UK family trusts - an introduction
UK family trusts offer a way of looking after assets (money, investments or property) for people who may not be ready or able to manage them themselves. They can also help ensure that your assets are passed on in the way you wish during your lifetime and/or after you die.
Trusts - the basics
A trust is a legal arrangement where one or more people (the trustees) are made legally responsible for assets. The assets are placed in trust for the benefit of one or more individuals called 'beneficiaries'.
The trustees are responsible for managing the trust and carrying out the wishes of the person who has put the assets into the trust (the settlor). The settlors wishes for the trust are usually written in their will or given in a legal document called the 'trust deed'.
With some types of trust the trustees also make decisions about how the assets in the trust should be used.
Trusts may be set up for a number of reasons, for example:
- for estate planning purposes
- the beneficiary is too young to inherit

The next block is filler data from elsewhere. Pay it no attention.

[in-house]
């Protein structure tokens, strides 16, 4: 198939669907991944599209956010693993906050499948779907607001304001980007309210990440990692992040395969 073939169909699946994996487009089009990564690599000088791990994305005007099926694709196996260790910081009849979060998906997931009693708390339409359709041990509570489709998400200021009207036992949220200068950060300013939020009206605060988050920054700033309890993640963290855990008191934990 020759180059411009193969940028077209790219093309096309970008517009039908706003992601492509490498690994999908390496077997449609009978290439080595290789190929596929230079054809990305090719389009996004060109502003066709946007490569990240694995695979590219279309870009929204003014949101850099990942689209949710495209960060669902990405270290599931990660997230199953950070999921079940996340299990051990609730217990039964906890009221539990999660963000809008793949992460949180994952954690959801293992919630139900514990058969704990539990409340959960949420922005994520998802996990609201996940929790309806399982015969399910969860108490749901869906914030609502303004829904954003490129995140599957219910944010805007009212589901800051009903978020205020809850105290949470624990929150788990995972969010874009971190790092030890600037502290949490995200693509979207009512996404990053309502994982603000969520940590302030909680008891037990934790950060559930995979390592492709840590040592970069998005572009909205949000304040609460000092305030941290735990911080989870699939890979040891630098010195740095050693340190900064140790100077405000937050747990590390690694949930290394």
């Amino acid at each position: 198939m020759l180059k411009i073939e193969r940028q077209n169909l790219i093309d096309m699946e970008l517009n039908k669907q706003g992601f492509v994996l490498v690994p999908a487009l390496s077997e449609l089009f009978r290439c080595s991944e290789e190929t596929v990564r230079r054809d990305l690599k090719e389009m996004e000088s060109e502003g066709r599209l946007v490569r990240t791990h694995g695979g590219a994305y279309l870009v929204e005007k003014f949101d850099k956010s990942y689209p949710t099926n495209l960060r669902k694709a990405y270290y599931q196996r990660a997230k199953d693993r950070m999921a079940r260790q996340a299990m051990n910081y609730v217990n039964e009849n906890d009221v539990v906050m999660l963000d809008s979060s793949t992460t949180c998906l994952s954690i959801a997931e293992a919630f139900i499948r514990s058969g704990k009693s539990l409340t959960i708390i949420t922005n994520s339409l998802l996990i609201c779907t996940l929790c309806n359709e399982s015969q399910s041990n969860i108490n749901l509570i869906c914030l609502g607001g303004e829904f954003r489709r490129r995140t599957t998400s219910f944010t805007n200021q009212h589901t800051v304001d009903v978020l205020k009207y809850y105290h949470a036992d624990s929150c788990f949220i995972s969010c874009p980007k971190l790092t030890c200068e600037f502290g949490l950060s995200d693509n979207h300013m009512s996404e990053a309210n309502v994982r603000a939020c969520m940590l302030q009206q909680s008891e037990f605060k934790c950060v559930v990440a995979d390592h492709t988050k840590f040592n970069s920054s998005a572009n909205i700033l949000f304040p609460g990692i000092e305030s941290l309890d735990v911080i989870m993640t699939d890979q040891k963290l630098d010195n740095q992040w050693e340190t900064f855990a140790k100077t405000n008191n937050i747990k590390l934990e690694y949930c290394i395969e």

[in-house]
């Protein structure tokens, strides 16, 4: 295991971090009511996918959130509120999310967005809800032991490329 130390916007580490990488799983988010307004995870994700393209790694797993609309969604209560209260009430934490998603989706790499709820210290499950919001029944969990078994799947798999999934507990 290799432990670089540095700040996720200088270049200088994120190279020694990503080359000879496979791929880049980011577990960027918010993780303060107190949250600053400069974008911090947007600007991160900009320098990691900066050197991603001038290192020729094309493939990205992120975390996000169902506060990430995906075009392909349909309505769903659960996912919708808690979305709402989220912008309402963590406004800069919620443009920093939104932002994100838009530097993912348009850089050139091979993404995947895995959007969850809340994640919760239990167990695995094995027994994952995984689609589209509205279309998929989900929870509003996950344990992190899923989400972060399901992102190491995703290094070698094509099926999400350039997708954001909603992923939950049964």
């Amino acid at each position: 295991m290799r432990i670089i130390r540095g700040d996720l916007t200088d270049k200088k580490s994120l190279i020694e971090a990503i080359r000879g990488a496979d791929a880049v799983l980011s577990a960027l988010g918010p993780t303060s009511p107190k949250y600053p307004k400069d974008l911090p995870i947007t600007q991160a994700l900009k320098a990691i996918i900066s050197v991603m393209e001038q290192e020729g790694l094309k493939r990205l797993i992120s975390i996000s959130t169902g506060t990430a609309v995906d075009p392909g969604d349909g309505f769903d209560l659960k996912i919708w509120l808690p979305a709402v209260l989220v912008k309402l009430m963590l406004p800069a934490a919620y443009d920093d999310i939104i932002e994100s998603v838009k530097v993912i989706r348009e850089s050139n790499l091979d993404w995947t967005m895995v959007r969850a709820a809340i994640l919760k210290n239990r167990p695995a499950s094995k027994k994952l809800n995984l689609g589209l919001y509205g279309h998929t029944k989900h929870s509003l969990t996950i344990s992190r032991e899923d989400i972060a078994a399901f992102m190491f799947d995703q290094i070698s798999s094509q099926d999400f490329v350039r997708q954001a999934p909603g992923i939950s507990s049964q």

- the beneficiary is infirm and unable to manage the assets themselves
To find out more about trusts and how they are used, read the HM Revenue & Customs (HMRC) guide below.
Types of UK family trust
There are several types of UK family trusts. These include interest in possession trusts, discretionary trusts, trusts for beneficiaries who are disabled or who are aged under 18 and have lost a parent and others.
Read the HMRC guide Types of trust and tax implications to find out more about the different types of trusts and how they're taxed.
Help or advice from HMRC on UK family trusts
Read the HMRC guide below to find out what tax help HMRC can and can't give about UK family trusts.
If you have a trust tax question or a Trust and Estate Tax Return query read the HMRC guide below to find out who to contact.
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